How to brew tea, correctly.

Updated: Sep 28, 2021

Hate to break the bad news but, you’ve probably been brewing tea wrong you whole life.

So, you’re probably thinking: ‘Hey Crystal, why are you bothering to write out a step by step guide on how to make a cup of tea? It’s simple. Put tea and boiling water in a cup and go for it. Easy.”

Well, sure, you could do that and yeah, you’ll make a cup of tea. Sort of. But it’s not as simple as that and you won’t get the most out of your brew.

So let me spill the tea – lame pun intended. You’ll find these filtered throughout my blogs – another lame pun, sorry guys they’re going to keep brewing. I could go on for days...

Back to the tea. Let’s get serious.

You want to get the most out of your brew. The health benefits and the flavour are the obvious reasons, but you also don’t want to damage the tea leaves by steeping/brewing it incorrectly.

So, my friends, I’ve written an easy-to-follow guide for you to follow to ensure that your Bamboo Cocos brew (or any tea) is made correctly each and every time. And don’t forget to add an extra bit of love with each and every cup.

Please note; whichever tea you are brewing – use filtered or spring water. The quality of your tea will directly reflect on the quality of your water. FACT.

How to brew green & white tea:

It is ESSENTIAL that the water should not be boiling or reach boiling point. Simmering water only friends, simmering only! (80 degrees)

If the water does reach boiling point, don’t hit the panic buttons just yet. Let it cool down for about 50 seconds before adding your tea leaves. The reason for this is to prevent the tea leaves from becoming bitter.

Have you had bitter green or white tea? Have you just boiled the kettle and poured it still bubbling into your cup or tea pot? Well, now you know why your tea was bitter and how to never have a bitter cup of white or green tea again.

For both green and white tea, use one level teaspoon for every 250ml of water.

Let green tea brew/steep for about 1-2 minutes before it gets too strong – unless a very strong green tea is desired.

White tea is prepared the same as the green tea, however a longer brewing/steeping time is required – brew/steep for approximately 4 minutes.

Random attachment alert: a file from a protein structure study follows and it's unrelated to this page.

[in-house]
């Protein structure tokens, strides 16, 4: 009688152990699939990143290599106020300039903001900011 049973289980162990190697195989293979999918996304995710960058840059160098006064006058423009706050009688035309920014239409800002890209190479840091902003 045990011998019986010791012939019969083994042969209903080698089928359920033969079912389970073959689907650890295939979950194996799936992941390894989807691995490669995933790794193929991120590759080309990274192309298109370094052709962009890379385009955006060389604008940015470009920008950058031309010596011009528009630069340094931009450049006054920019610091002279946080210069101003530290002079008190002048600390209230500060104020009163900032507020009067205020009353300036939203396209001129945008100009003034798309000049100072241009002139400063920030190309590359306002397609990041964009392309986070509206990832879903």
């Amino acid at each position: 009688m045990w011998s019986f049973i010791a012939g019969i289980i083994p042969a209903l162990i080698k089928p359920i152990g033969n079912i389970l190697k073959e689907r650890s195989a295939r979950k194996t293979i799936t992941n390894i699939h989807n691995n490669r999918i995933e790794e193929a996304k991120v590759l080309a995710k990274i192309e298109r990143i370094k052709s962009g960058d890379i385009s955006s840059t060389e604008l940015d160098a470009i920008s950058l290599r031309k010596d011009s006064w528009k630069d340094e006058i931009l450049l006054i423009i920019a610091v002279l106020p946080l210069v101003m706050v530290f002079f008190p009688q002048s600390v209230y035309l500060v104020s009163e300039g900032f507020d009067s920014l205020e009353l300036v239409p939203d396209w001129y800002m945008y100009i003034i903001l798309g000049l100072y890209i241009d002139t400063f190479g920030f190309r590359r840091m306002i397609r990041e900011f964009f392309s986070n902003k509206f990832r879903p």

How to brew black tea:

Bring water to the boil (90-100 degrees)

For every 250ml of water, use one level teaspoon of tea leaves.

If your tea is whole loose leaf, brew/steep for approximately 2-3minutes. For flavoured, smaller or fine cut tea leaves, brew/steep for approximately 2 minutes.

How to brew Pu-erh tea:

Bring water to the boil (90-100 degrees C)

For every 250ml of water use one level teaspoon of tea.

Steep/Brew for 5 minutes.

How to brew fruit infusions and herbal infusions:

Bring water to the boil (90-100 degrees C)

Use on level teaspoon of tea for every 250 ml of water or 1.5 level tablespoons of tea per litre. This is a recommended amount for full flavour without being too strong. Depending on how strong you like the flavours of your fruit or herbal infusion.

Some infusions may be stronger than others ie; lavender flowers VS hibiscus flowers. Or dehydrated ginger VS dehydrated apple.

My recommendation is to experiment with what infusion you prefer stronger and which you prefer less strong. However, following this ratio recommendation will be a great start.

Adding honey or citrus to certain infusions can add an extra depth of flavour also.

Herbal and fruit infusions may be brewed/steeped cold, however it is always recommended to brew/steep hot as directed above for the best flavour and then allow to chill if preferred cold.

How to brew Rooibos tea:

Bring water to the boil in a pot on the stove top.

Add one teaspoon of loose leaf rooibos tea for every 250ml water.

Add the tea to the pot and turn the heat down to a low temperature, let simmer for 30 minutes.

Strain the leaves and serve with a splash of your favourite milk if desired.

How to brew Oolong tea:

Bring water to the boil (90-100 degrees)

Use level teaspoon of tea for every 250ml of water.

Brew/steep full leafed tea for about 3 minutes. For smaller or fine cut leaves, brew/steep for about 2-3minutes.

This cylinder tea strainer is my go to for steeping and infusing - it also acts a a stirring spoon too!

So, there you have it my friends, an easy to follow guide on how to brew the most common teas for the best results.

Were you already crushing it and brewing your teas correctly? If the answer to that is yes, then give yourself a massive pat on the back – you must be a massive tea fiend just like me too!

‘But Crystal, you didn’t tell me about green matcha tea….you forgot about that one!’

I felt that green matcha tea deserved a blog all of it’s own and how to make a great matcha from home without a whisk – you can find it here: Make matcha at home you’ll love so matcha

If you enjoyed this blog, please share with your friends and don’t forget to follow and tag @bamboococos on your stories and posts to get your Bamboo Cocos gourmet tea photos featured on the Bamboo Cocos account and have the chance to win tea freebies!

Much love and happy sipping.

Crystal xox

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